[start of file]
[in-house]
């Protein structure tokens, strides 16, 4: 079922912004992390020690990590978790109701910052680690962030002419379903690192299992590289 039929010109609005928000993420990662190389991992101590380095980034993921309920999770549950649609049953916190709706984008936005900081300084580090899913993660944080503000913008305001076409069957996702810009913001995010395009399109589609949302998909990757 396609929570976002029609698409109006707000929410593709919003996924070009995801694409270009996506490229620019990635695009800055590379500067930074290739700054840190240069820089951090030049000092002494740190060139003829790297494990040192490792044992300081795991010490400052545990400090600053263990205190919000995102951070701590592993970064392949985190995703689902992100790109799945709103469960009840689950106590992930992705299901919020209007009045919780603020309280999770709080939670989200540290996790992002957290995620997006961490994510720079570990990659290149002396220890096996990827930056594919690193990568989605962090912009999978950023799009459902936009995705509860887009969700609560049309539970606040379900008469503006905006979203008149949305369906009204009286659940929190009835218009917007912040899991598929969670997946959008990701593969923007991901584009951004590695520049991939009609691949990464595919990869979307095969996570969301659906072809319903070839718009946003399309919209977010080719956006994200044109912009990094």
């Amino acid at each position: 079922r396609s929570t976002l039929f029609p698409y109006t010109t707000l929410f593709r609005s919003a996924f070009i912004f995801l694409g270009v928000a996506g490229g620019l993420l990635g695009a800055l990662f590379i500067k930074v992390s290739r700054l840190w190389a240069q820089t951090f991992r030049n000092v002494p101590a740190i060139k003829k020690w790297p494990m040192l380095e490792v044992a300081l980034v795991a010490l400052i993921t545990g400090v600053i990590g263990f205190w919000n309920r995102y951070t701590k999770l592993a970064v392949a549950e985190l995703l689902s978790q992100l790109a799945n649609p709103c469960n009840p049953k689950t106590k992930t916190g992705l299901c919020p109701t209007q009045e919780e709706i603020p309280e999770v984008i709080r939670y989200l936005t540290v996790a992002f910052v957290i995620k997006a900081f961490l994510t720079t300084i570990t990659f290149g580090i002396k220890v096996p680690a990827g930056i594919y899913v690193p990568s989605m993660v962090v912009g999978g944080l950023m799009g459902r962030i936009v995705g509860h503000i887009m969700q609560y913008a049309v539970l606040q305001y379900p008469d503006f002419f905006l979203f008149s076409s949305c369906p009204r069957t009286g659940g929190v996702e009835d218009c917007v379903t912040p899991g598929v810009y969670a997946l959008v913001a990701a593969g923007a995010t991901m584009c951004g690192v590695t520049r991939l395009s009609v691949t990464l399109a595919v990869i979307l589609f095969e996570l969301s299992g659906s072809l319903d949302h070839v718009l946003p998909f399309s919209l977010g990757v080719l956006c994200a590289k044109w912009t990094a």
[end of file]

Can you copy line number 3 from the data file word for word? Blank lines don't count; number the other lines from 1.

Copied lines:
């Amino acid at each position: 079922r396609s929570t976002l039929f029609p698409y109006t010109t707000l929410f593709r609005s919003a996924f070009i912004f995801l694409g270009v928000a996506g490229g620019l993420l990635g695009a800055l990662f590379i500067k930074v992390s290739r700054l840190w190389a240069q820089t951090f991992r030049n000092v002494p101590a740190i060139k003829k020690w790297p494990m040192l380095e490792v044992a300081l980034v795991a010490l400052i993921t545990g400090v600053i990590g263990f205190w919000n309920r995102y951070t701590k999770l592993a970064v392949a549950e985190l995703l689902s978790q992100l790109a799945n649609p709103c469960n009840p049953k689950t106590k992930t916190g992705l299901c919020p109701t209007q009045e919780e709706i603020p309280e999770v984008i709080r939670y989200l936005t540290v996790a992002f910052v957290i995620k997006a900081f961490l994510t720079t300084i570990t990659f290149g580090i002396k220890v096996p680690a990827g930056i594919y899913v690193p990568s989605m993660v962090v912009g999978g944080l950023m799009g459902r962030i936009v995705g509860h503000i887009m969700q609560y913008a049309v539970l606040q305001y379900p008469d503006f002419f905006l979203f008149s076409s949305c369906p009204r069957t009286g659940g929190v996702e009835d218009c917007v379903t912040p899991g598929v810009y969670a997946l959008v913001a990701a593969g923007a995010t991901m584009c951004g690192v590695t520049r991939l395009s009609v691949t990464l399109a595919v990869i979307l589609f095969e996570l969301s299992g659906s072809l319903d949302h070839v718009l946003p998909f399309s919209l977010g990757v080719l956006c994200a590289k044109w912009t990094a």